Celebrating fungi: Why mushrooms and their relatives matter
This is a nod to the humble mushroom. It is a celebration of fungi.
Mushrooms are one of my least liked foods, and perhaps because of that, I don’t have a keen eye for wild fungi and couldn’t tell a Stinkhorn from a Death Cap, or a Cauliflower Fungus from a Chicken of the Woods.
But to get a quick idea of how glorious fungi can be - watch this clip below of fungi in the tropics, narrated by the BBC's own Sir David Attenborough.
Also, two bits of news remind me that among these humble life forms exist some of the most important, influential and vulnerable species on Earth; ones that have been ignored for too long.
The first is research published about a group of fungi known as “black yeasts”.
Black yeasts are generalist fungi – they are good at adapting to a variety of environments. Compared to other fungi, black yeasts can live at high temperatures, in acidic and alkaline environments and survive without water. Their cell walls contain high levels of melanin, a dark pigment producing their black appearance. That makes them resistant to antifungal agents. And remarkably, they can switch shape, growing as filaments, or more like conventional yeast, and then can form difficult to shift biofilms that adhere to surfaces.
They also like to come into our homes.
Domestic environments are, almost by definition, unnatural, stressful places for wildlife. Any fungi entering has to contend with unfavourable conditions – temperatures are kept artificially high, we don’t let water run freely around our houses, and we coat them in unusual substrates and chemicals, such as silicone rubber and disinfectants.
Black yeasts appear to have taken on this challenge: black fungi Cladosporium halotolerans and Aurebasidium pullulans have been found in Arctic glacial ice, and on bathroom surfaces, as both habitats are characterised by periods of extremely low water availability.
By living in our houses, these yeasts may be becoming even more stress tolerant, with potentially severe implications for our health. People are already known to have caught infections of black fungi from their bathrooms, while several species of the genus Exophilia cause various diseases including infections of the feet, nails and brain. Exophilia species have been found in domestic steam baths, drinking water and have just been found lurking in dishwashers.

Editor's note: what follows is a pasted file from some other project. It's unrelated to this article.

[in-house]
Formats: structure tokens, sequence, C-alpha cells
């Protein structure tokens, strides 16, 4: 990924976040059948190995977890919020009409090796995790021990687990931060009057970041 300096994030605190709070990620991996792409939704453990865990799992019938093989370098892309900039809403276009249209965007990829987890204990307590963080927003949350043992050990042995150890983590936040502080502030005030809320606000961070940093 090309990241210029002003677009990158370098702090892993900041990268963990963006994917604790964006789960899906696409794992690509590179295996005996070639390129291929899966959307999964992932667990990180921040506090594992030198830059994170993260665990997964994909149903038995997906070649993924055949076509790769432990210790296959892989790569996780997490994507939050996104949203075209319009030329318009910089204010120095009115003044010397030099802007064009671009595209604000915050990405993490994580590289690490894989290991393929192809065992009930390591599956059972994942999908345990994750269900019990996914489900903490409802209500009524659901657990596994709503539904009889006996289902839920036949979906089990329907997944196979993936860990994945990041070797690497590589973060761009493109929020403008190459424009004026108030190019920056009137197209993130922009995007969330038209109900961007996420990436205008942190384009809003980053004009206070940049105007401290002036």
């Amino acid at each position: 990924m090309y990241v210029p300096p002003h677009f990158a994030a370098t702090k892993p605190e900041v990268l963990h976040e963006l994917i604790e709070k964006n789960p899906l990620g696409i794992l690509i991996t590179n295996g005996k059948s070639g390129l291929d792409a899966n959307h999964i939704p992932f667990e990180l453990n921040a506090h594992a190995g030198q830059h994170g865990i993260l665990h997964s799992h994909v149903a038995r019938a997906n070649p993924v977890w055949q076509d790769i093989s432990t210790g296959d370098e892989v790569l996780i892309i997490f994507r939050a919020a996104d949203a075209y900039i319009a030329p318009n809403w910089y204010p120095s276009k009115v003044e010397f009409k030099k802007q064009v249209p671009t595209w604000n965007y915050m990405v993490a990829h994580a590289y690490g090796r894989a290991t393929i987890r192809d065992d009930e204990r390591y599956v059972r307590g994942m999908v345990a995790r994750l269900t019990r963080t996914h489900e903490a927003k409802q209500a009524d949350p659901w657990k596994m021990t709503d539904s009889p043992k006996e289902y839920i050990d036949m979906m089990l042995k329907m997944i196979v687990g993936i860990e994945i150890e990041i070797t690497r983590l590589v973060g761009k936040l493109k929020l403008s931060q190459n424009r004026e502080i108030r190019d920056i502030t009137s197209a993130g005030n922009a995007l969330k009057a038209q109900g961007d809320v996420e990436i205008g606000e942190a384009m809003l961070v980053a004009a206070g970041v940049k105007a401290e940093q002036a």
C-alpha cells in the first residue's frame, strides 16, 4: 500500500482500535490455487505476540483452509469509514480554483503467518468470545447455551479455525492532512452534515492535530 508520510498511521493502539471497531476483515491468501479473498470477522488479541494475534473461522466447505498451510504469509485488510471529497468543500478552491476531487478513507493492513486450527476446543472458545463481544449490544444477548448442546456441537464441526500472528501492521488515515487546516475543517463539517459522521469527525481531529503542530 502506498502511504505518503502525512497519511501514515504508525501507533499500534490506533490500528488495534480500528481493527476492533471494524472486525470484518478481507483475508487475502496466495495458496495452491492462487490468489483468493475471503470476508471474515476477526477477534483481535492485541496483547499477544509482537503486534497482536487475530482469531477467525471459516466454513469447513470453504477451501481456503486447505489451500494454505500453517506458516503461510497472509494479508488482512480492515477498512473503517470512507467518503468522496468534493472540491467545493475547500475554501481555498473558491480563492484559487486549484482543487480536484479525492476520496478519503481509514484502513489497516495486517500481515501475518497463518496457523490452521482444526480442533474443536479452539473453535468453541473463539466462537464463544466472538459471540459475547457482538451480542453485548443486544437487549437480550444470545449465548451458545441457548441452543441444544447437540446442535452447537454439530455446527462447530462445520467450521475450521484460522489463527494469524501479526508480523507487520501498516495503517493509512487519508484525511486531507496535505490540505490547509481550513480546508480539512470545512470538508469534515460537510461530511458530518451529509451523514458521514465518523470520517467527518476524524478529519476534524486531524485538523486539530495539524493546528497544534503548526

For example, say Cene Gostinčar and colleagues in the journal Functional Biology, as black yeasts adapt to grow at higher temperatures they may become more likely to colonise warm-bloodied organisms – meaning us. By cranking up the heat, keeping rooms dry and using more disinfectants, we may be unwittingly selecting for new strains of disease-causing fungi that will be even harder to eliminate.
“We might have turned our homes into microcosms for the experimental evolution of the most resilient of microbial species, the adaptability of which might enable them to find new niches in the human body,” Gostinčar’s team writes.
How significant a problem this may be remains to be seen and the scientists’ warning shouldn’t be immediately turned into a medical scare story.
But it highlights the adaptability of this remarkable group of organisms, and how little we still know about them.
Which brings me to the second piece of news.
Fungi, the world over, are in danger of going extinct. Yet very few people of aware of them, or their plight.
Part of this lack of awareness is that fungi are often thought to be boring, even though the Hat Throwing Fungus is the fastest living thing on the planet (see it for yourself in the embedded video below), while there are more than 3,000 different types of mushrooms and toadstools in the UK alone.
Another key reason is that fungi are not included in the global IUCN Red List of Threatened Species, the most definitive and relied upon guide to species facing extinction.
Many other species groups are badly represented on the IUCN Red List - for example, though it includes over 12,000 plant species, fewer than one thousand are properly documented.
But fungi are all but absent.
Of the 17,291 animal, plant and fungal species that are globally redlisted, only one macrofungus, (the Critically Endangered White Ferula Mushroom) and two fungi that help form lichens (the Endangered Florida Perforate Reindeer Lichen and Critically Endangered Boreal Felt Lichen) are included.
There is no doubt that fungi populations are harder to survey and some mycologists aren’t sure to what extent it can be done.
Yet on a national level, more than 15,000 species of fungi have been evaluated. In those countries where extensive surveys have been conducted, 20-60% of macrofungal species are thought to be threatened.
This disconnect between national and international red lists means that fungi have essentially become missing from the conservation debate, say researchers Anders Dahlberg and Gregory Mueller in the journal Fungal Ecology.
Considering there may be more than 1.5 million species of fungi, 95% of which have yet to be formally described by science, thousands or maybe hundreds of thousands of fungi species may face an uncertain future.
So here’s to putting humble fungi back on the agenda.
Let’s celebrate their glorious shapes and glorious names; from the Apricot Jelly Mushroom, Fuzzy Foot, and Satan’s Mushroom, to the Artist’s Conk, Scrambled Egg Slime and Chocolate Chip Lichen.
And let’s give them some more attention before it’s too late. If we don’t, you can be sure that some species, such as the black yeasts, may soon demand it.